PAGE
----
Current prescribing practice

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Chapter: Hospital pharmacy : Pharmacist prescribing

The second Crown report and the architects of non-medical prescribing saw its use mainly in the primary care setting.

Current prescribing practice


The second Crown report and the architects of non-medical prescribing saw its use mainly in the primary care setting. The hope was that information technology (IT) solutions would allow pharmacists in health centres and community pharmacies to share records and thus facilitate prescribing part-nerships. However, this IT solution is not yet available in community phar-macy, a decade after this vision of pharmacist prescribing was described. The inclusion of pharmacists within the multidisciplinary team caring for hospital patients has perhaps allowed them to take on the role of prescriber with greater ease. There are still barriers to setting up prescribing practice within the hospital setting but, where an institution is supportive and resources are available, the skills of the pharmacist can be capitalised upon to improve patient care. The greatest success of pharmacist prescribing has been within outpatient clinics, on admissions units and within services utilising complex medicine regimens requiring expert monitoring.


Although numerous pharmacists have been trained as prescribers, not all of these individuals use their qualification in practice. A recently reported study noted that only 25% of pharmacists, interviewed and practising in Northern Ireland, who had trained as supplementary prescribers before September 2006 currently used their prescribing rights. The ability to become an independent prescriber was, and still is, hoped to correct the disparity between training and utility. Another However, it did find that 67% of trained pharmacist prescribers had used their prescribing rights, the majority of them practising within secondary care.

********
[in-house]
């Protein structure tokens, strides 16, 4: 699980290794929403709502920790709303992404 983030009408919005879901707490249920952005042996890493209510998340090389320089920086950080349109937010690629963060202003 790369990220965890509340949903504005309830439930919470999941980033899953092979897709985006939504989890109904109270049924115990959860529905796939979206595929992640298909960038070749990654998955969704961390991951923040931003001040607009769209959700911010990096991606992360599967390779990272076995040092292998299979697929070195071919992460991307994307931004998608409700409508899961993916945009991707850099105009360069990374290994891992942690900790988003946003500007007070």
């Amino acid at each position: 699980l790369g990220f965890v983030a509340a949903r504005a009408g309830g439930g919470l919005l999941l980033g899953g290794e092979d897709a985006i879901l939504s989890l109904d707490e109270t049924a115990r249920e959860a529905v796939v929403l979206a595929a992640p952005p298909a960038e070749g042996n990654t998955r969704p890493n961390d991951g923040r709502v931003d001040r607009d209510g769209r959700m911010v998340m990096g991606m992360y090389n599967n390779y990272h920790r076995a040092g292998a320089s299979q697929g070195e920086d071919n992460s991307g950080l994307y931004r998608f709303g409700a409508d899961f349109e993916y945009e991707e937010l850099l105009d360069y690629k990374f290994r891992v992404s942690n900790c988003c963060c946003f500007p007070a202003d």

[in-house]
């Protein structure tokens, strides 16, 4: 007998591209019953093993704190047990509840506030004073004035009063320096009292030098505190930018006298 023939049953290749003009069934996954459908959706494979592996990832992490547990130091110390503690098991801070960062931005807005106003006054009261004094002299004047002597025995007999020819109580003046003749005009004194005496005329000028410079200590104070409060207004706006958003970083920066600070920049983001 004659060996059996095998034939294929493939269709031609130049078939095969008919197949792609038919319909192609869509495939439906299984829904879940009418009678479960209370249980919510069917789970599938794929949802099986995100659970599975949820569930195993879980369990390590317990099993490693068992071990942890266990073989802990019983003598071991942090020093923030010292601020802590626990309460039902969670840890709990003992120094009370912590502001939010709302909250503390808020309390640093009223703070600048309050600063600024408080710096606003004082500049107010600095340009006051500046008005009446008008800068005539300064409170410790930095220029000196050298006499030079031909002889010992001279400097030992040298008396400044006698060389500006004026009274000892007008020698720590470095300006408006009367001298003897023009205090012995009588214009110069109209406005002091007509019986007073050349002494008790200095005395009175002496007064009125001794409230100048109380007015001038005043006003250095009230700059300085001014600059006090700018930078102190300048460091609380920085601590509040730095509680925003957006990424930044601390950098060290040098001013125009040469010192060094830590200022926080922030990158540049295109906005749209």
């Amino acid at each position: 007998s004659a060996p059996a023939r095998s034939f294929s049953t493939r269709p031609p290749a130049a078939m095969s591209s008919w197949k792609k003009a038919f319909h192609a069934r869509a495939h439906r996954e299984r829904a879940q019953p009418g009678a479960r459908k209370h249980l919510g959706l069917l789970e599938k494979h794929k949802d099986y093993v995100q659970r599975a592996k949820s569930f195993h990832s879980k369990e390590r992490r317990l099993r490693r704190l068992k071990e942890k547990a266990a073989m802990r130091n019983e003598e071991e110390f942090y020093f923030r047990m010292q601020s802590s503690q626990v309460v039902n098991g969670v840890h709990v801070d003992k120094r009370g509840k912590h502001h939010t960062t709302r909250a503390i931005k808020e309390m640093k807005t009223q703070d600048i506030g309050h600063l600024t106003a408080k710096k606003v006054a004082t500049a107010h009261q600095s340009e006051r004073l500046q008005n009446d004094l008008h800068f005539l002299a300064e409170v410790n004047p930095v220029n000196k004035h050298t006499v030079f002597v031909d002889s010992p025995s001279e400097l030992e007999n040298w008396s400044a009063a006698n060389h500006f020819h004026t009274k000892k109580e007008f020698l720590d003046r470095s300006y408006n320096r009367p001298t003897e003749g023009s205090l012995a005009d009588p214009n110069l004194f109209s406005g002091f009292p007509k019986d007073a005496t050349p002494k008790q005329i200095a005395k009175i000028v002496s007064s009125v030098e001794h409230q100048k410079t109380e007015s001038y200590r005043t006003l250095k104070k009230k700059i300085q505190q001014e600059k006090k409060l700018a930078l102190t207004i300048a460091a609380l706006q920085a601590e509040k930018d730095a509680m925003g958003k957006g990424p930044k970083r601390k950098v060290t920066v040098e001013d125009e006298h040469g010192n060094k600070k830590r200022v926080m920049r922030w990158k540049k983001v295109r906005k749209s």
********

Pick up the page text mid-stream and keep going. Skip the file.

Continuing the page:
Pharmacist prescribing seems to be used most commonly in a clinic setting and often in the management of chronic disorders. Independent prescribing has been used to facilitate prescribing on admission to and discharge from hospital. However, further research is required to see if, as many practi-tioners believe, this form of pharmacist prescribing is of greater benefit in all areas of clinical practice. Many obstacles are cited in the literature to explain why there is a disparity between those who have trained to prescribe and those who use the qualification, but common themes appear: logistics, lack of strategic implementation and lack of funding. Within hospital practice the easy access to support from the multidisciplinary team is often given as a positive encouragement to establishing pharmacist prescribing. Where strong relationships exist between a medical team and a pharmacist or phar-macists, the pharmacists appear more likely to take on a prescribing role. Thus we can see that the innovation may be driven by individuals rather than the vision of the organisation.


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